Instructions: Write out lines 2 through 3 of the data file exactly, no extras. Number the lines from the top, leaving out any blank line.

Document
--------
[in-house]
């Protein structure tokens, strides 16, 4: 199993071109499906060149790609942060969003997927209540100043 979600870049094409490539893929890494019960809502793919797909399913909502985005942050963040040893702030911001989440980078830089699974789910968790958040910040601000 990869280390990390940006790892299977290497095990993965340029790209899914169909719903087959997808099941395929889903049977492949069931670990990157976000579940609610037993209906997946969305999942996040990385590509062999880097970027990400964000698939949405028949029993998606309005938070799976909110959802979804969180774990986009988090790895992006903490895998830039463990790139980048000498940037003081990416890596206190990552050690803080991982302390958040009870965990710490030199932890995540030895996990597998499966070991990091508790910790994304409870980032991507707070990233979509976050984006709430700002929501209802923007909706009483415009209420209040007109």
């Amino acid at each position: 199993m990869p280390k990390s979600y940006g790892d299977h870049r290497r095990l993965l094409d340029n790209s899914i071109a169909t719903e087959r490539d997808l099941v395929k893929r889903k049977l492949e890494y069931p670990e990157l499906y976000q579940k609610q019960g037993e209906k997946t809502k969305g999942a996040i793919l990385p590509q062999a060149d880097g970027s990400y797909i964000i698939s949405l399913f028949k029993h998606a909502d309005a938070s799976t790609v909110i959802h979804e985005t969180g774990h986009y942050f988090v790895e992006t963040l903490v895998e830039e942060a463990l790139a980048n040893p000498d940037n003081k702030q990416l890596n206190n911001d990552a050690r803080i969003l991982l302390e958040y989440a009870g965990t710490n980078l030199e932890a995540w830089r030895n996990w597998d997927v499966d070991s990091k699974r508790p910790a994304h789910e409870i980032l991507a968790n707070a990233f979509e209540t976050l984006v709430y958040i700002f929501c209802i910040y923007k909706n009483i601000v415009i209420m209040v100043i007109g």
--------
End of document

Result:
């Protein structure tokens, strides 16, 4: 199993071109499906060149790609942060969003997927209540100043 979600870049094409490539893929890494019960809502793919797909399913909502985005942050963040040893702030911001989440980078830089699974789910968790958040910040601000 990869280390990390940006790892299977290497095990993965340029790209899914169909719903087959997808099941395929889903049977492949069931670990990157976000579940609610037993209906997946969305999942996040990385590509062999880097970027990400964000698939949405028949029993998606309005938070799976909110959802979804969180774990986009988090790895992006903490895998830039463990790139980048000498940037003081990416890596206190990552050690803080991982302390958040009870965990710490030199932890995540030895996990597998499966070991990091508790910790994304409870980032991507707070990233979509976050984006709430700002929501209802923007909706009483415009209420209040007109």
């Amino acid at each position: 199993m990869p280390k990390s979600y940006g790892d299977h870049r290497r095990l993965l094409d340029n790209s899914i071109a169909t719903e087959r490539d997808l099941v395929k893929r889903k049977l492949e890494y069931p670990e990157l499906y976000q579940k609610q019960g037993e209906k997946t809502k969305g999942a996040i793919l990385p590509q062999a060149d880097g970027s990400y797909i964000i698939s949405l399913f028949k029993h998606a909502d309005a938070s799976t790609v909110i959802h979804e985005t969180g774990h986009y942050f988090v790895e992006t963040l903490v895998e830039e942060a463990l790139a980048n040893p000498d940037n003081k702030q990416l890596n206190n911001d990552a050690r803080i969003l991982l302390e958040y989440a009870g965990t710490n980078l030199e932890a995540w830089r030895n996990w597998d997927v499966d070991s990091k699974r508790p910790a994304h789910e409870i980032l991507a968790n707070a990233f979509e209540t976050l984006v709430y958040i700002f929501c209802i910040y923007k909706n009483i601000v415009i209420m209040v100043i007109g």